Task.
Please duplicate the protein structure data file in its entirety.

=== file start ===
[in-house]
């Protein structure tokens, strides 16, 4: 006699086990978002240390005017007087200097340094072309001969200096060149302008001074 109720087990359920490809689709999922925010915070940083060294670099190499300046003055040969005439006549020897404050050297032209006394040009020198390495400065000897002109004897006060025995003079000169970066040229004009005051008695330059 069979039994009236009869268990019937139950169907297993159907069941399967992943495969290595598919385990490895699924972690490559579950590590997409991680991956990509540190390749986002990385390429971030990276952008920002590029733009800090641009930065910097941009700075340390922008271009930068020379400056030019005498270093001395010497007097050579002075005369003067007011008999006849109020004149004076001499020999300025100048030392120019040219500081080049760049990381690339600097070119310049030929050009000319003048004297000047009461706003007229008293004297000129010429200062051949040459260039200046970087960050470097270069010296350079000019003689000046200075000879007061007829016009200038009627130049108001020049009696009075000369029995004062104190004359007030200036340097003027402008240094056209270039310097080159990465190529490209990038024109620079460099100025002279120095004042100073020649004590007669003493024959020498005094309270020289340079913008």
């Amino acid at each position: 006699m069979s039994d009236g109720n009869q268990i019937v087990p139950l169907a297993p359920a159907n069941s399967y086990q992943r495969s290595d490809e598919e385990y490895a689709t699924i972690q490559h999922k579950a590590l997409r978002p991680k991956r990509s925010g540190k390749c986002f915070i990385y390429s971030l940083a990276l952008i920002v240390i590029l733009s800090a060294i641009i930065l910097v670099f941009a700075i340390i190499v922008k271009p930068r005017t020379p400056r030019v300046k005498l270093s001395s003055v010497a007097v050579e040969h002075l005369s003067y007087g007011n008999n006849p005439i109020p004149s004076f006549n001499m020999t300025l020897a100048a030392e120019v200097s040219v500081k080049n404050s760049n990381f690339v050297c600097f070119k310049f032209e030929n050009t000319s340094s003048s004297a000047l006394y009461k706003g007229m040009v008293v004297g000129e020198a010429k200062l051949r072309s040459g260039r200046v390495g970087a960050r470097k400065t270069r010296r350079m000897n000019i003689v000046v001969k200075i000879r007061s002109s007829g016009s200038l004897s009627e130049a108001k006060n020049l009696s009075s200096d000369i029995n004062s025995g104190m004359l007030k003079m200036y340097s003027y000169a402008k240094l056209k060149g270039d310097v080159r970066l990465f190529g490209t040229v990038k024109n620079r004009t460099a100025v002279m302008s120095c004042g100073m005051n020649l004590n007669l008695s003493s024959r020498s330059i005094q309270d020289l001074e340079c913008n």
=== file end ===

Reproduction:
[in-house]
């Protein structure tokens, strides 16, 4: 006699086990978002240390005017007087200097340094072309001969200096060149302008001074 109720087990359920490809689709999922925010915070940083060294670099190499300046003055040969005439006549020897404050050297032209006394040009020198390495400065000897002109004897006060025995003079000169970066040229004009005051008695330059 069979039994009236009869268990019937139950169907297993159907069941399967992943495969290595598919385990490895699924972690490559579950590590997409991680991956990509540190390749986002990385390429971030990276952008920002590029733009800090641009930065910097941009700075340390922008271009930068020379400056030019005498270093001395010497007097050579002075005369003067007011008999006849109020004149004076001499020999300025100048030392120019040219500081080049760049990381690339600097070119310049030929050009000319003048004297000047009461706003007229008293004297000129010429200062051949040459260039200046970087960050470097270069010296350079000019003689000046200075000879007061007829016009200038009627130049108001020049009696009075000369029995004062104190004359007030200036340097003027402008240094056209270039310097080159990465190529490209990038024109620079460099100025002279120095004042100073020649004590007669003493024959020498005094309270020289340079913008």
């Amino acid at each position: 006699m069979s039994d009236g109720n009869q268990i019937v087990p139950l169907a297993p359920a159907n069941s399967y086990q992943r495969s290595d490809e598919e385990y490895a689709t699924i972690q490559h999922k579950a590590l997409r978002p991680k991956r990509s925010g540190k390749c986002f915070i990385y390429s971030l940083a990276l952008i920002v240390i590029l733009s800090a060294i641009i930065l910097v670099f941009a700075i340390i190499v922008k271009p930068r005017t020379p400056r030019v300046k005498l270093s001395s003055v010497a007097v050579e040969h002075l005369s003067y007087g007011n008999n006849p005439i109020p004149s004076f006549n001499m020999t300025l020897a100048a030392e120019v200097s040219v500081k080049n404050s760049n990381f690339v050297c600097f070119k310049f032209e030929n050009t000319s340094s003048s004297a000047l006394y009461k706003g007229m040009v008293v004297g000129e020198a010429k200062l051949r072309s040459g260039r200046v390495g970087a960050r470097k400065t270069r010296r350079m000897n000019i003689v000046v001969k200075i000879r007061s002109s007829g016009s200038l004897s009627e130049a108001k006060n020049l009696s009075s200096d000369i029995n004062s025995g104190m004359l007030k003079m200036y340097s003027y000169a402008k240094l056209k060149g270039d310097v080159r970066l990465f190529g490209t040229v990038k024109n620079r004009t460099a100025v002279m302008s120095c004042g100073m005051n020649l004590n007669l008695s003493s024959r020498s330059i005094q309270d020289l001074e340079c913008n």